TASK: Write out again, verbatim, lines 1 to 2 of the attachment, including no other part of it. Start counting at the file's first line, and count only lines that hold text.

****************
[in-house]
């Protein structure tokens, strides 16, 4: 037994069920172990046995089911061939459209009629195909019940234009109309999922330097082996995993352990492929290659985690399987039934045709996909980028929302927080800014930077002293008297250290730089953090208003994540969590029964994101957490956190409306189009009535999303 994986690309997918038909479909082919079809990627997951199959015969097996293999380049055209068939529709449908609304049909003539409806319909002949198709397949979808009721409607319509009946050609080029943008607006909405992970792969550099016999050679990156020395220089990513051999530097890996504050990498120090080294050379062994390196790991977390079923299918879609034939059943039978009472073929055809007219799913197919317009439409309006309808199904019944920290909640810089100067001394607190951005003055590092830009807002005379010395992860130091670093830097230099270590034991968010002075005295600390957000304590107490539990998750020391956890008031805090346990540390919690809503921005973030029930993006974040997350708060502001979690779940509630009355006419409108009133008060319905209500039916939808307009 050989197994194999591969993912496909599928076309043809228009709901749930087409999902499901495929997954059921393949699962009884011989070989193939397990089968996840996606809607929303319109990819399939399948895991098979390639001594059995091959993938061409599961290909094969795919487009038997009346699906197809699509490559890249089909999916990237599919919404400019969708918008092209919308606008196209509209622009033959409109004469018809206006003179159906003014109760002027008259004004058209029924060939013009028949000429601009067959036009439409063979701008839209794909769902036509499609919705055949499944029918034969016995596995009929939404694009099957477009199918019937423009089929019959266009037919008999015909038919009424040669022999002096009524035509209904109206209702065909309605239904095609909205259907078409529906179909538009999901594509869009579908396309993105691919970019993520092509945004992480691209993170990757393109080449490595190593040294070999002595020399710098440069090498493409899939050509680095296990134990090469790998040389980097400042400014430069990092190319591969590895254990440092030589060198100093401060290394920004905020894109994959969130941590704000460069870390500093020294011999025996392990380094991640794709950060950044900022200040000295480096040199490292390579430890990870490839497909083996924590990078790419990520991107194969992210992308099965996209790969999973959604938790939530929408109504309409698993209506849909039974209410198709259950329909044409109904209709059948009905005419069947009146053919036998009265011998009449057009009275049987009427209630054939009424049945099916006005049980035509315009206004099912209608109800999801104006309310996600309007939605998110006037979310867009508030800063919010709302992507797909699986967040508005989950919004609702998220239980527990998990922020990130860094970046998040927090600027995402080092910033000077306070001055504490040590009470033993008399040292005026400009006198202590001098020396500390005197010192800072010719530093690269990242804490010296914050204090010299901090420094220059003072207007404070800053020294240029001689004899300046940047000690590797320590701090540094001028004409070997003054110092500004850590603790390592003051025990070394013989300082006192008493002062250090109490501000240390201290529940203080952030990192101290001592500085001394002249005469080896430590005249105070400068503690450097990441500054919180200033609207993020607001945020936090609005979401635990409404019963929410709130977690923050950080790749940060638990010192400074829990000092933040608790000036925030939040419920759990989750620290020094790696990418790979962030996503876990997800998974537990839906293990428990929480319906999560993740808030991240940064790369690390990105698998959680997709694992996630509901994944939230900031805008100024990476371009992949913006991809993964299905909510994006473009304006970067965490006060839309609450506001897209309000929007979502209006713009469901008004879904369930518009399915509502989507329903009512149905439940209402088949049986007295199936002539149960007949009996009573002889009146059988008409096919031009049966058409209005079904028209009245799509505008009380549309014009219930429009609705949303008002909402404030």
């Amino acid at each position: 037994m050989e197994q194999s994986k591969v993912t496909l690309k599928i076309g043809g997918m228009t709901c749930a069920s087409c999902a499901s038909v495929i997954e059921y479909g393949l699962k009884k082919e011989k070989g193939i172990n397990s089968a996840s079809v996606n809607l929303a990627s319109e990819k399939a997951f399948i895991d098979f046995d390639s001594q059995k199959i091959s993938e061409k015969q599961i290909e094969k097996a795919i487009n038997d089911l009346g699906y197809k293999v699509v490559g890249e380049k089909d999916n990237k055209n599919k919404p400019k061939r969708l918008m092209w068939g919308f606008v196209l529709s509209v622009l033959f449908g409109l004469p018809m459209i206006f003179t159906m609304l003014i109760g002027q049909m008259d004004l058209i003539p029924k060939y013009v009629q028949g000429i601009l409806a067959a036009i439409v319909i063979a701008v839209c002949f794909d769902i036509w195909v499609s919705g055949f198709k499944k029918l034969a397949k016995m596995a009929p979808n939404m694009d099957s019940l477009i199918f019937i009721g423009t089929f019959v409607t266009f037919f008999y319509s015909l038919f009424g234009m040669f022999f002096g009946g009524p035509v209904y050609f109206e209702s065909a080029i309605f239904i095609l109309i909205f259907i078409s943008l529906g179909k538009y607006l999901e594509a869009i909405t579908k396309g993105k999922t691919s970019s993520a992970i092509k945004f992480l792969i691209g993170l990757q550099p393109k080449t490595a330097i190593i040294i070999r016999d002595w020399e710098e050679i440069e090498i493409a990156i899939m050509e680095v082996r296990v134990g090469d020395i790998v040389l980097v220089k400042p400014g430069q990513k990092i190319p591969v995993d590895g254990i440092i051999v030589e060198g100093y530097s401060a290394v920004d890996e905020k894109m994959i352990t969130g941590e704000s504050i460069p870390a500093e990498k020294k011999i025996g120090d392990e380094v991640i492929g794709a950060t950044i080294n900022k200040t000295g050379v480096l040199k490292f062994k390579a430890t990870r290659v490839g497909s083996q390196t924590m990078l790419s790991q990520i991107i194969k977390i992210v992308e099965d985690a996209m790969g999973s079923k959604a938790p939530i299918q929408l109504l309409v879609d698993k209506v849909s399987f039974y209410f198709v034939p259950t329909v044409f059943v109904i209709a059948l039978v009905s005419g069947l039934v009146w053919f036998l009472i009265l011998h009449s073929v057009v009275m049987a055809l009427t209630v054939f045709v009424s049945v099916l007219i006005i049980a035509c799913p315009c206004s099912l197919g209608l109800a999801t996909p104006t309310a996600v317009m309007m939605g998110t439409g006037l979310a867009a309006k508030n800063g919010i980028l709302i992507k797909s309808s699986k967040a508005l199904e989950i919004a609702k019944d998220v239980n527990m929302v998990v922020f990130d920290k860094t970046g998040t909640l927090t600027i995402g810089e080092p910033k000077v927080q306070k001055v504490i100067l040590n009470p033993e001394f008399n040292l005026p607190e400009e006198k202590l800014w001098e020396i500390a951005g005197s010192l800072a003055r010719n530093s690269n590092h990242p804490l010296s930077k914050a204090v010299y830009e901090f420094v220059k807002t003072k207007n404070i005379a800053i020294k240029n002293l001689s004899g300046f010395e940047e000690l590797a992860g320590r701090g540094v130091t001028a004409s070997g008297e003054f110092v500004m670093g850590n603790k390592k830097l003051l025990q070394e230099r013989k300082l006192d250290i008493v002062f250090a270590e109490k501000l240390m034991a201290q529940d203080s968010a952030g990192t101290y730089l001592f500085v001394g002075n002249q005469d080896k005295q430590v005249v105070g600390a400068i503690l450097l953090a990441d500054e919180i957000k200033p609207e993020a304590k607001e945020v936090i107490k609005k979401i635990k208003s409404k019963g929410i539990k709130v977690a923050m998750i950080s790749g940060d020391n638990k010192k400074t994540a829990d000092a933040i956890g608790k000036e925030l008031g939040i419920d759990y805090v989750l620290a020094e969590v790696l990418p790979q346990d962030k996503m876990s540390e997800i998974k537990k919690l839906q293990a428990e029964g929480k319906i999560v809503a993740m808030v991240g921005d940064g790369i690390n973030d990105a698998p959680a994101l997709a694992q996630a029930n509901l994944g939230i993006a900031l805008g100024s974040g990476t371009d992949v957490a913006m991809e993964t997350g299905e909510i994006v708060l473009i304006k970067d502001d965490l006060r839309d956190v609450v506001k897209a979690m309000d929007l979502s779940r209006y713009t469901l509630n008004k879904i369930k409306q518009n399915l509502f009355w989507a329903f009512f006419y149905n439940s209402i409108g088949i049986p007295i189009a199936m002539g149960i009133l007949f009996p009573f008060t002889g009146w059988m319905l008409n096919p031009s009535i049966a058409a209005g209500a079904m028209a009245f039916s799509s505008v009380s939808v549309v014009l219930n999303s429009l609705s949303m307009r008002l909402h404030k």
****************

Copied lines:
[in-house]
């Protein structure tokens, strides 16, 4: 037994069920172990046995089911061939459209009629195909019940234009109309999922330097082996995993352990492929290659985690399987039934045709996909980028929302927080800014930077002293008297250290730089953090208003994540969590029964994101957490956190409306189009009535999303 994986690309997918038909479909082919079809990627997951199959015969097996293999380049055209068939529709449908609304049909003539409806319909002949198709397949979808009721409607319509009946050609080029943008607006909405992970792969550099016999050679990156020395220089990513051999530097890996504050990498120090080294050379062994390196790991977390079923299918879609034939059943039978009472073929055809007219799913197919317009439409309006309808199904019944920290909640810089100067001394607190951005003055590092830009807002005379010395992860130091670093830097230099270590034991968010002075005295600390957000304590107490539990998750020391956890008031805090346990540390919690809503921005973030029930993006974040997350708060502001979690779940509630009355006419409108009133008060319905209500039916939808307009 050989197994194999591969993912496909599928076309043809228009709901749930087409999902499901495929997954059921393949699962009884011989070989193939397990089968996840996606809607929303319109990819399939399948895991098979390639001594059995091959993938061409599961290909094969795919487009038997009346699906197809699509490559890249089909999916990237599919919404400019969708918008092209919308606008196209509209622009033959409109004469018809206006003179159906003014109760002027008259004004058209029924060939013009028949000429601009067959036009439409063979701008839209794909769902036509499609919705055949499944029918034969016995596995009929939404694009099957477009199918019937423009089929019959266009037919008999015909038919009424040669022999002096009524035509209904109206209702065909309605239904095609909205259907078409529906179909538009999901594509869009579908396309993105691919970019993520092509945004992480691209993170990757393109080449490595190593040294070999002595020399710098440069090498493409899939050509680095296990134990090469790998040389980097400042400014430069990092190319591969590895254990440092030589060198100093401060290394920004905020894109994959969130941590704000460069870390500093020294011999025996392990380094991640794709950060950044900022200040000295480096040199490292390579430890990870490839497909083996924590990078790419990520991107194969992210992308099965996209790969999973959604938790939530929408109504309409698993209506849909039974209410198709259950329909044409109904209709059948009905005419069947009146053919036998009265011998009449057009009275049987009427209630054939009424049945099916006005049980035509315009206004099912209608109800999801104006309310996600309007939605998110006037979310867009508030800063919010709302992507797909699986967040508005989950919004609702998220239980527990998990922020990130860094970046998040927090600027995402080092910033000077306070001055504490040590009470033993008399040292005026400009006198202590001098020396500390005197010192800072010719530093690269990242804490010296914050204090010299901090420094220059003072207007404070800053020294240029001689004899300046940047000690590797320590701090540094001028004409070997003054110092500004850590603790390592003051025990070394013989300082006192008493002062250090109490501000240390201290529940203080952030990192101290001592500085001394002249005469080896430590005249105070400068503690450097990441500054919180200033609207993020607001945020936090609005979401635990409404019963929410709130977690923050950080790749940060638990010192400074829990000092933040608790000036925030939040419920759990989750620290020094790696990418790979962030996503876990997800998974537990839906293990428990929480319906999560993740808030991240940064790369690390990105698998959680997709694992996630509901994944939230900031805008100024990476371009992949913006991809993964299905909510994006473009304006970067965490006060839309609450506001897209309000929007979502209006713009469901008004879904369930518009399915509502989507329903009512149905439940209402088949049986007295199936002539149960007949009996009573002889009146059988008409096919031009049966058409209005079904028209009245799509505008009380549309014009219930429009609705949303008002909402404030």